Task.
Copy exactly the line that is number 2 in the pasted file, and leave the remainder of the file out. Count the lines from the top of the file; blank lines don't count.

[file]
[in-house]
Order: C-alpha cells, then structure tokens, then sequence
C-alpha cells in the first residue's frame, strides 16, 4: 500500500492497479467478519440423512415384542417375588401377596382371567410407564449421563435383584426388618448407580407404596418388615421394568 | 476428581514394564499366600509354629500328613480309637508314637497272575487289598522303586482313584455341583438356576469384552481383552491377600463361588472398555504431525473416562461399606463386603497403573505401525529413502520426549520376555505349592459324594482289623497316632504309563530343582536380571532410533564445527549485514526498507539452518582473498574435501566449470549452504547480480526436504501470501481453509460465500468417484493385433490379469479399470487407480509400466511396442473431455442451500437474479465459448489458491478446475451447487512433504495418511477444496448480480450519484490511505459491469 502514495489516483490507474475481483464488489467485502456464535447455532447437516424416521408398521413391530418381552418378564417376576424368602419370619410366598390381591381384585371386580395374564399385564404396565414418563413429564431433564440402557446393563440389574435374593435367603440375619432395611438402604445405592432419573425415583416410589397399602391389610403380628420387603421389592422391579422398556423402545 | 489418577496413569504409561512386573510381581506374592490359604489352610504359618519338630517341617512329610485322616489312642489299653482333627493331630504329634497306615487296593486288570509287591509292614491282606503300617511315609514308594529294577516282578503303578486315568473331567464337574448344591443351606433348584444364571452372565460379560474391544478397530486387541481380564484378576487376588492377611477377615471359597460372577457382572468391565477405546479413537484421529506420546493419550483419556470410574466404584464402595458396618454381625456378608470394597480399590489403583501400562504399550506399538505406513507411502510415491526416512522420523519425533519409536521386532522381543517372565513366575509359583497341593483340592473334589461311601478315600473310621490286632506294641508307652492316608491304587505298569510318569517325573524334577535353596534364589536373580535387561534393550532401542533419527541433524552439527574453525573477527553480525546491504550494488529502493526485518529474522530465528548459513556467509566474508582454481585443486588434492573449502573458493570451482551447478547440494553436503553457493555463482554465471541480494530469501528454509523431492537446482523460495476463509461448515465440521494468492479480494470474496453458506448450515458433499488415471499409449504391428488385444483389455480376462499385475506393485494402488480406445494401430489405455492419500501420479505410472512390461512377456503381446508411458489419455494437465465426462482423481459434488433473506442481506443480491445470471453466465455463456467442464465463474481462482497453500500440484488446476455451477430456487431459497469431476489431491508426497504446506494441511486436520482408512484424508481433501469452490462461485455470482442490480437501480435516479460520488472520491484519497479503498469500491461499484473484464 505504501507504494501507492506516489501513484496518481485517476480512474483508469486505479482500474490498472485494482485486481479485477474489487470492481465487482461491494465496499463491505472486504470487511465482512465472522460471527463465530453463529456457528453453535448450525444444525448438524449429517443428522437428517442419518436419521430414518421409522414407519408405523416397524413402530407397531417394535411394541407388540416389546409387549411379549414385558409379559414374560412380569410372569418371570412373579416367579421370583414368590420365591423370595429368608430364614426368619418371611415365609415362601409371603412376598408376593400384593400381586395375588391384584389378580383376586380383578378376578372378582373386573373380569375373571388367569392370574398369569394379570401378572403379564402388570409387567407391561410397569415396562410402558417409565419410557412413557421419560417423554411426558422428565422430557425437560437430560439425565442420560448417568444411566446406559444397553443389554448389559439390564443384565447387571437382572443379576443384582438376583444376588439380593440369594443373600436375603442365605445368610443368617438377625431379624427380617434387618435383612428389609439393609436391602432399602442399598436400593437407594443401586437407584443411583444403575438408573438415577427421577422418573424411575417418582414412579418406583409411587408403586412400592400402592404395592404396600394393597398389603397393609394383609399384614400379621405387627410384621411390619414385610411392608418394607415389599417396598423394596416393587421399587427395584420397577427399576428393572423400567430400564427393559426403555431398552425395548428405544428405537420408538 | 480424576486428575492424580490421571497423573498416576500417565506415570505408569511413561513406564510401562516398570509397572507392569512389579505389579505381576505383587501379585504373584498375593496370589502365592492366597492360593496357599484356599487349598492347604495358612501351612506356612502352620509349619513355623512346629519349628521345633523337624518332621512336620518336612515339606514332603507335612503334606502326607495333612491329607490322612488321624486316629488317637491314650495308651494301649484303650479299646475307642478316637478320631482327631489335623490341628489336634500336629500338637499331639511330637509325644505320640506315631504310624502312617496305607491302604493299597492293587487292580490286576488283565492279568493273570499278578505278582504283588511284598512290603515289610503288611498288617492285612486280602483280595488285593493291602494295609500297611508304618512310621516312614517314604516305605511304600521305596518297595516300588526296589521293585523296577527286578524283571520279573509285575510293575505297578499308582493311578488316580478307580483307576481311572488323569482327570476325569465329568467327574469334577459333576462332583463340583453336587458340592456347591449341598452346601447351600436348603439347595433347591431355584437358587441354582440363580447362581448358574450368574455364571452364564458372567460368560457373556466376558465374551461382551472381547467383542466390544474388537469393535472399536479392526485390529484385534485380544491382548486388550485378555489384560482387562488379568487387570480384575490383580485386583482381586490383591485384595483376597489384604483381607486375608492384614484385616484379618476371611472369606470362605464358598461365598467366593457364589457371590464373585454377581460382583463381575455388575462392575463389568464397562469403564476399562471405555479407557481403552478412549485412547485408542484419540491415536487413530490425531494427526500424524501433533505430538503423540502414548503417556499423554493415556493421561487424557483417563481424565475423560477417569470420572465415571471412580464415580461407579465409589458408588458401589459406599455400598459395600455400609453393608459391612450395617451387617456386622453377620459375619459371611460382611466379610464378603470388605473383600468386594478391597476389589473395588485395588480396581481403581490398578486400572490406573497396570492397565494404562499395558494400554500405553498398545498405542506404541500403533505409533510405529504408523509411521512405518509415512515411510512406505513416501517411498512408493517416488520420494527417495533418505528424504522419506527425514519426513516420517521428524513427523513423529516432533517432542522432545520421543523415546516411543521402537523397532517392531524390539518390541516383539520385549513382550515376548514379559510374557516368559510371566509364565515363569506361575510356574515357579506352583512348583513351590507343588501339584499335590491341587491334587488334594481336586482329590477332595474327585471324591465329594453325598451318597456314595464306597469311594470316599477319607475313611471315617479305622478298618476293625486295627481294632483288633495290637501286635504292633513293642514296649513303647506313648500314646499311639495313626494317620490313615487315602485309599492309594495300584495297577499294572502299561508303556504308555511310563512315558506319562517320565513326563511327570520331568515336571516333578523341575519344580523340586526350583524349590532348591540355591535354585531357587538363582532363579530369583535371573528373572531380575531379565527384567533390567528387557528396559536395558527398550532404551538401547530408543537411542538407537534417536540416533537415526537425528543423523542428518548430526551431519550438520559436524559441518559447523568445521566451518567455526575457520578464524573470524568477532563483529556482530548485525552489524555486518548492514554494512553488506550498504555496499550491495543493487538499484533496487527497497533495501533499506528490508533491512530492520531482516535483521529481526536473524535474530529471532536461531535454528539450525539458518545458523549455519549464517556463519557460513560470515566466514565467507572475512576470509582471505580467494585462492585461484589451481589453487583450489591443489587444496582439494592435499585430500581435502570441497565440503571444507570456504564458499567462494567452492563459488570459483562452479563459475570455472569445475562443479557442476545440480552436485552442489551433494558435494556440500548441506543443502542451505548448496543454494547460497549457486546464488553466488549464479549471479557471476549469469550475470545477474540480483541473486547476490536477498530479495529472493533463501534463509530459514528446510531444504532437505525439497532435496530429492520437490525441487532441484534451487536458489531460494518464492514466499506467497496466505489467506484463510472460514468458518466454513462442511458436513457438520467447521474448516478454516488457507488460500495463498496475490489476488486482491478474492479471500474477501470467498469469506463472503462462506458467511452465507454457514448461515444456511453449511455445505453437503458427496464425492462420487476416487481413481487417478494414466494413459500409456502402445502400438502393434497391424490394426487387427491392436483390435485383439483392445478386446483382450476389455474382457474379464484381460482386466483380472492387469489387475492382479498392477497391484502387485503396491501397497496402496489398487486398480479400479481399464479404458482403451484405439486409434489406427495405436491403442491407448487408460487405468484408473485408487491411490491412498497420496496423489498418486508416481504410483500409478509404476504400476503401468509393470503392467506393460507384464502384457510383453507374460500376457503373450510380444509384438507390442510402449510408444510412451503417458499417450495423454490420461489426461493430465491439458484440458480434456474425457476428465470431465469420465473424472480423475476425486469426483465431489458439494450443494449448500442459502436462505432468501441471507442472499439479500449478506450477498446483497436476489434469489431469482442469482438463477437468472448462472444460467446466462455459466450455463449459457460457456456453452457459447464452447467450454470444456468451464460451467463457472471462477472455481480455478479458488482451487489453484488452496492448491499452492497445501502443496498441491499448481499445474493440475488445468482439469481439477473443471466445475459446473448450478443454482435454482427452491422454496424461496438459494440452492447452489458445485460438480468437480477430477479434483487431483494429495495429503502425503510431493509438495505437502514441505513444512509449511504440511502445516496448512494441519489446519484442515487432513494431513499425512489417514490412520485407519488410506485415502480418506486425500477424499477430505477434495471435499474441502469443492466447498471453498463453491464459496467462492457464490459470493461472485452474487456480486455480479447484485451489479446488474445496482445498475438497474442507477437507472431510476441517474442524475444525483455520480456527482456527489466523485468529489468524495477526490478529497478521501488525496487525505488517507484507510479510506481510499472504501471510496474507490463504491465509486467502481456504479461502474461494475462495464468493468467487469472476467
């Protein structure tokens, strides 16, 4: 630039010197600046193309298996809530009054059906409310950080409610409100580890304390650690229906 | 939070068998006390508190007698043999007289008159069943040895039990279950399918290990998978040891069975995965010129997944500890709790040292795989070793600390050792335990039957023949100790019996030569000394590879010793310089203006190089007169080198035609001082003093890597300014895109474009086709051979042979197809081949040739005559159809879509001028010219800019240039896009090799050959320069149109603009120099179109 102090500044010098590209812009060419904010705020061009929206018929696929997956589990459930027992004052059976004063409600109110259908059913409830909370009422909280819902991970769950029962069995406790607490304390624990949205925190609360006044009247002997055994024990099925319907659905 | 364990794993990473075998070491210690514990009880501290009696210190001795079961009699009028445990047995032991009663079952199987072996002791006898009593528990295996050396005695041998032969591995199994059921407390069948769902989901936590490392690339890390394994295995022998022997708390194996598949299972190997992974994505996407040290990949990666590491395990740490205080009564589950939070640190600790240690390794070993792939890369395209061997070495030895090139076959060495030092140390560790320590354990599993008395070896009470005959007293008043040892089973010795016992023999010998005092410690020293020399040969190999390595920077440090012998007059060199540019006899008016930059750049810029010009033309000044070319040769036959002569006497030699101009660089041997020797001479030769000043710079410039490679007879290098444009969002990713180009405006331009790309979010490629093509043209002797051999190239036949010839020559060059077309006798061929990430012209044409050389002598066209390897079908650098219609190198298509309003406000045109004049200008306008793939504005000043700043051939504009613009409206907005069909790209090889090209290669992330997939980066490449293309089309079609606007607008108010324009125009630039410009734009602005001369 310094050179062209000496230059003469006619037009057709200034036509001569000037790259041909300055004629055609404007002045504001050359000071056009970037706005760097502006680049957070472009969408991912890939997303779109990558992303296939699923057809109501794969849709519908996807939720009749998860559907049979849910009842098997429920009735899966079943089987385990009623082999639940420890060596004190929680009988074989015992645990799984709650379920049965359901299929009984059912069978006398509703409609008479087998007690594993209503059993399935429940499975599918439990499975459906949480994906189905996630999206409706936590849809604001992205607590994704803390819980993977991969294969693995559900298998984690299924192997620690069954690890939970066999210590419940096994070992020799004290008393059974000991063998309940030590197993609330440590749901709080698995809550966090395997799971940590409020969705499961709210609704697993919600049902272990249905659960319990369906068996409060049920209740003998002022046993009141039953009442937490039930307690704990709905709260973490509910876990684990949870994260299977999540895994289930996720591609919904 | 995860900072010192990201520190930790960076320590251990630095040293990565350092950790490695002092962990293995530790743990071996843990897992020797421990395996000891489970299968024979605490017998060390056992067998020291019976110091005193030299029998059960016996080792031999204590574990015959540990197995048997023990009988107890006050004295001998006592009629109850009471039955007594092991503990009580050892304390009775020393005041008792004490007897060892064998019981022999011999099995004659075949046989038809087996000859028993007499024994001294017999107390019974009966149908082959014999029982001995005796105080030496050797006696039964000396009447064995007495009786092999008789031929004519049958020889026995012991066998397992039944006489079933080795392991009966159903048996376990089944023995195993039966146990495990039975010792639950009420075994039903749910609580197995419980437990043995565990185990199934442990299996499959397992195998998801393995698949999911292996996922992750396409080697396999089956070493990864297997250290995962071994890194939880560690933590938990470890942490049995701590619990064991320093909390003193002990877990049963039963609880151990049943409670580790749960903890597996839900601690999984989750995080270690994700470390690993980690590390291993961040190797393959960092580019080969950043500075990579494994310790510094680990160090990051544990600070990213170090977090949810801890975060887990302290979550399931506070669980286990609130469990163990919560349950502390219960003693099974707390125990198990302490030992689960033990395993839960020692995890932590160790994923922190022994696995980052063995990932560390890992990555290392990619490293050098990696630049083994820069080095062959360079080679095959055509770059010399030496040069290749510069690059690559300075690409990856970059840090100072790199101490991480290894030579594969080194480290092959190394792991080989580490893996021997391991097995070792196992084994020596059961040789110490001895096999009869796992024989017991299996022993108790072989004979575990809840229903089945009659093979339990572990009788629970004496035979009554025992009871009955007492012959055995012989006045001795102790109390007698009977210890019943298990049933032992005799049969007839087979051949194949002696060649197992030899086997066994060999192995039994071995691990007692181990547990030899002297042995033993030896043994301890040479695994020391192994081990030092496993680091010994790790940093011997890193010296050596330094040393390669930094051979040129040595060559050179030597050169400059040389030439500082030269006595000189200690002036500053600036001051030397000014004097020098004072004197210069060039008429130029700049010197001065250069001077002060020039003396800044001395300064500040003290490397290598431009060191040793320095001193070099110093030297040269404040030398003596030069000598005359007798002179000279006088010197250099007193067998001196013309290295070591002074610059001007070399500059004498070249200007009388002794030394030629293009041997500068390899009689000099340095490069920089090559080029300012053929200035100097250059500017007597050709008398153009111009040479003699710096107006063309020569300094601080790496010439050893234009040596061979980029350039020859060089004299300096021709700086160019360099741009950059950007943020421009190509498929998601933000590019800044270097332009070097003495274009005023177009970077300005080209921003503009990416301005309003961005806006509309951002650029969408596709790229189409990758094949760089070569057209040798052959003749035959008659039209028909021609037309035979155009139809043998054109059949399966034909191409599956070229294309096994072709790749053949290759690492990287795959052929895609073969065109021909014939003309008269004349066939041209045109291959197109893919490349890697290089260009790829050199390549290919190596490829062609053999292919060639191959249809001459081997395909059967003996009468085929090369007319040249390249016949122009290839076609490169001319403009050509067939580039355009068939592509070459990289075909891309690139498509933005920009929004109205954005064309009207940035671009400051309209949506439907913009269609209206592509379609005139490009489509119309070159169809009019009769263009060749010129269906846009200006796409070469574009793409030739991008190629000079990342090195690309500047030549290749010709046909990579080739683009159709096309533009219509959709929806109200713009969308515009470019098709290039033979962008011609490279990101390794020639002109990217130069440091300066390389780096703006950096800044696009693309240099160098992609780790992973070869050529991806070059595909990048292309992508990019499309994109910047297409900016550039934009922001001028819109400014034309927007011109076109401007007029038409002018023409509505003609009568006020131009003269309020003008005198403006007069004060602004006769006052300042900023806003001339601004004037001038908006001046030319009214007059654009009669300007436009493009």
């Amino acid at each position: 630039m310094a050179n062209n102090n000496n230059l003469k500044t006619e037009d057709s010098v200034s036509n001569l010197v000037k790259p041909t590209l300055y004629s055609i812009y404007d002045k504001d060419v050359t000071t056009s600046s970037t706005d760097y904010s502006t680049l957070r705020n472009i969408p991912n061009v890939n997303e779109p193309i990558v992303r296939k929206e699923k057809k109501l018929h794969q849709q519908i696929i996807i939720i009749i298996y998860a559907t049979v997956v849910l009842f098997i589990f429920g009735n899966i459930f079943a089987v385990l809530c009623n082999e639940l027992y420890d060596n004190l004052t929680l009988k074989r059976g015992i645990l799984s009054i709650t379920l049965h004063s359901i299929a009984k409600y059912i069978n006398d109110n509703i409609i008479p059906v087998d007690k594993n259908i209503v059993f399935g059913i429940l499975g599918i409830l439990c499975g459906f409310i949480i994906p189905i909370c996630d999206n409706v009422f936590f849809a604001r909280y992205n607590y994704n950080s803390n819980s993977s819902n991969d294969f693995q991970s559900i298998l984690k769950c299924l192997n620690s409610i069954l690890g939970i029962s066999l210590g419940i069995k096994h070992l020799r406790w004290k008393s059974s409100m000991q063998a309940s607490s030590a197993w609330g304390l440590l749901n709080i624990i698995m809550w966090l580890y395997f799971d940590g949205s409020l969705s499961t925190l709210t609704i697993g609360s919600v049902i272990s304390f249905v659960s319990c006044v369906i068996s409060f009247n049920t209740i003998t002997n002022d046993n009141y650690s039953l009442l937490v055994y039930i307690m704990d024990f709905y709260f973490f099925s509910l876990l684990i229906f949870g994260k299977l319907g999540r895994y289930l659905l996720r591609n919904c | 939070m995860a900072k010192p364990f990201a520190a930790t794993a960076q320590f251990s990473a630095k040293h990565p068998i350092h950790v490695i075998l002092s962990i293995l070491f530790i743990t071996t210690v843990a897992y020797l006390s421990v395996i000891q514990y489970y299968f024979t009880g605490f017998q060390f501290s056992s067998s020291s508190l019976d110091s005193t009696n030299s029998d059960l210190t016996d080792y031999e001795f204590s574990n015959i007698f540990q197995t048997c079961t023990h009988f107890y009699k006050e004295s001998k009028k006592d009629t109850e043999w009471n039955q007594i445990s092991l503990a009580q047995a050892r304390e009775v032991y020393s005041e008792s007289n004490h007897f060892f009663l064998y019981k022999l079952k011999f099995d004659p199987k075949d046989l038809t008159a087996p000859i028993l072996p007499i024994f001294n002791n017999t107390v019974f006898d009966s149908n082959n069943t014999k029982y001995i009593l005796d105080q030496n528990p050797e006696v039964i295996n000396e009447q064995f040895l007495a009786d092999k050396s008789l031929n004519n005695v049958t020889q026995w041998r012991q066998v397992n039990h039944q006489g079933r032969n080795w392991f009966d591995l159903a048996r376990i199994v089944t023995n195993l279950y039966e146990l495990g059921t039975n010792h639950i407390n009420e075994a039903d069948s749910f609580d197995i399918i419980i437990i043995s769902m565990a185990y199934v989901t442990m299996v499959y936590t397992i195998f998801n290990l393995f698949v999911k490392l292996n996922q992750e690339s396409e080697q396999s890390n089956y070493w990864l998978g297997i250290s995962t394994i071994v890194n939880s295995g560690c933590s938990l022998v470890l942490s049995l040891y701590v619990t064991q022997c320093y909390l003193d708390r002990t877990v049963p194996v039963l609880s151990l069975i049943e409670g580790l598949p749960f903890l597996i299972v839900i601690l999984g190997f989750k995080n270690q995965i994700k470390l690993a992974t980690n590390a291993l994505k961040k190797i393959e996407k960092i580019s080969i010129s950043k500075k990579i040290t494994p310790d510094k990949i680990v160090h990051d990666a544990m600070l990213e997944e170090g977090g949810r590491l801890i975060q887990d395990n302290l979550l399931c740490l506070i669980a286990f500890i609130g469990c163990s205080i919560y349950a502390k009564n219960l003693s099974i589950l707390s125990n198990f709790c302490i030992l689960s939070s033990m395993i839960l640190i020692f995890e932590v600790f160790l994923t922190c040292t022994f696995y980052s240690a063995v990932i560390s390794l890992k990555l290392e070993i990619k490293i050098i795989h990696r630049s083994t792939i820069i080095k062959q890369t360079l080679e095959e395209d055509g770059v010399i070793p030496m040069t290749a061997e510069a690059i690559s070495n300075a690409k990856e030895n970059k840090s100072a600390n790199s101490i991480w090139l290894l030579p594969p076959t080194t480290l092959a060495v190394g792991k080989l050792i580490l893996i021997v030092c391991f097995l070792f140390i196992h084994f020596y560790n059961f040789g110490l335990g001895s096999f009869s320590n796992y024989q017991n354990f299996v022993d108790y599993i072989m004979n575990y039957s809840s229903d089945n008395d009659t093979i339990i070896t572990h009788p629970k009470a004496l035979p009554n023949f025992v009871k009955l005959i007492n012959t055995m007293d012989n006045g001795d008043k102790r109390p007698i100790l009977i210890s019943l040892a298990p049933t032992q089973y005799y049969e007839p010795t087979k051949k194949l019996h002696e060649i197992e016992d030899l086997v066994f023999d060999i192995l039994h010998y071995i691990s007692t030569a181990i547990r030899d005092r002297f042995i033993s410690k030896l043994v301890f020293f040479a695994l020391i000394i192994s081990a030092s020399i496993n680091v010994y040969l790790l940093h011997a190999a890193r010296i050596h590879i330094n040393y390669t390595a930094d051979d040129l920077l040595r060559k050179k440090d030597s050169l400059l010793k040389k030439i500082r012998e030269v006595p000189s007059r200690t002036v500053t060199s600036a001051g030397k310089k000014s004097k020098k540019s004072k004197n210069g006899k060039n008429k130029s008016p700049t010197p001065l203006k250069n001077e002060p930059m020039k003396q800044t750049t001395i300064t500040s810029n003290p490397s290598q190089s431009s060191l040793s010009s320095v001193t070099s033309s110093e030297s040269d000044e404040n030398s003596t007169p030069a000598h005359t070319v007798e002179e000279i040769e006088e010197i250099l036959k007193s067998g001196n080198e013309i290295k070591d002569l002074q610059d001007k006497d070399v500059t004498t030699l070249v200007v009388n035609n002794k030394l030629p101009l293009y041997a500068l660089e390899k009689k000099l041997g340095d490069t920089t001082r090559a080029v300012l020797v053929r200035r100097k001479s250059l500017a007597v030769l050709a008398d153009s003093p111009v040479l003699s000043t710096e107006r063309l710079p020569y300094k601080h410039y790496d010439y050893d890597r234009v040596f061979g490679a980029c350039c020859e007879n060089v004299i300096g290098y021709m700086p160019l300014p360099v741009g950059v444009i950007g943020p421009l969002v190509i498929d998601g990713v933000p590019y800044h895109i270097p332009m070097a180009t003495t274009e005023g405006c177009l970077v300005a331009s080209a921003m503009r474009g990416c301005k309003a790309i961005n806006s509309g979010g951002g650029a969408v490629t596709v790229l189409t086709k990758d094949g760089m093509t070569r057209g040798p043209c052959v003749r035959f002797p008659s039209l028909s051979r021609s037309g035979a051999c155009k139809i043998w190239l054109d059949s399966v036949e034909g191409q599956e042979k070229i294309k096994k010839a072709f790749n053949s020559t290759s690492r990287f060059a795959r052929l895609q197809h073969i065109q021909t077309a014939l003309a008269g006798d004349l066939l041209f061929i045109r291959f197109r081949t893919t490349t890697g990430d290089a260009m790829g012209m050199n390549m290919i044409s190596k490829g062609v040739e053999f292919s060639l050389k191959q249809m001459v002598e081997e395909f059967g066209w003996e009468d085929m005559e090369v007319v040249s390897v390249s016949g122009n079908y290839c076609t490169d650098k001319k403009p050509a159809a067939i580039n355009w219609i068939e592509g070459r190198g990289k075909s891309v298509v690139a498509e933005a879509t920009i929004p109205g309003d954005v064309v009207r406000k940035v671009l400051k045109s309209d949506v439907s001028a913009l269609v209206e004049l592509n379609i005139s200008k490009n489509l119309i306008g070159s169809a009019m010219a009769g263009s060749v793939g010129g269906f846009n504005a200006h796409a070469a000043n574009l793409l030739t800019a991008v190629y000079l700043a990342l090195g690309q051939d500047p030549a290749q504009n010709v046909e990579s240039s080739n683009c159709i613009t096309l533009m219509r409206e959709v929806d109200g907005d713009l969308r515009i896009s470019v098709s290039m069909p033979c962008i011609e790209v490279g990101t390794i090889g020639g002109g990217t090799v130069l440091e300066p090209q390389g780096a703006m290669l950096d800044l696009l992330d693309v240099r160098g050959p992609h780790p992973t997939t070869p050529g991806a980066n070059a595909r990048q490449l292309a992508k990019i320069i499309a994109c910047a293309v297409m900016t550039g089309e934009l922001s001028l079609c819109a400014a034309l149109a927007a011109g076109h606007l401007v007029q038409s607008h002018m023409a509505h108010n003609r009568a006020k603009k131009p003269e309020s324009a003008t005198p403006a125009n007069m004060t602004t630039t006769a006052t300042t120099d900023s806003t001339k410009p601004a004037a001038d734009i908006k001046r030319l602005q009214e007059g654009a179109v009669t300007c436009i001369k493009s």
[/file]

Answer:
Order: C-alpha cells, then structure tokens, then sequence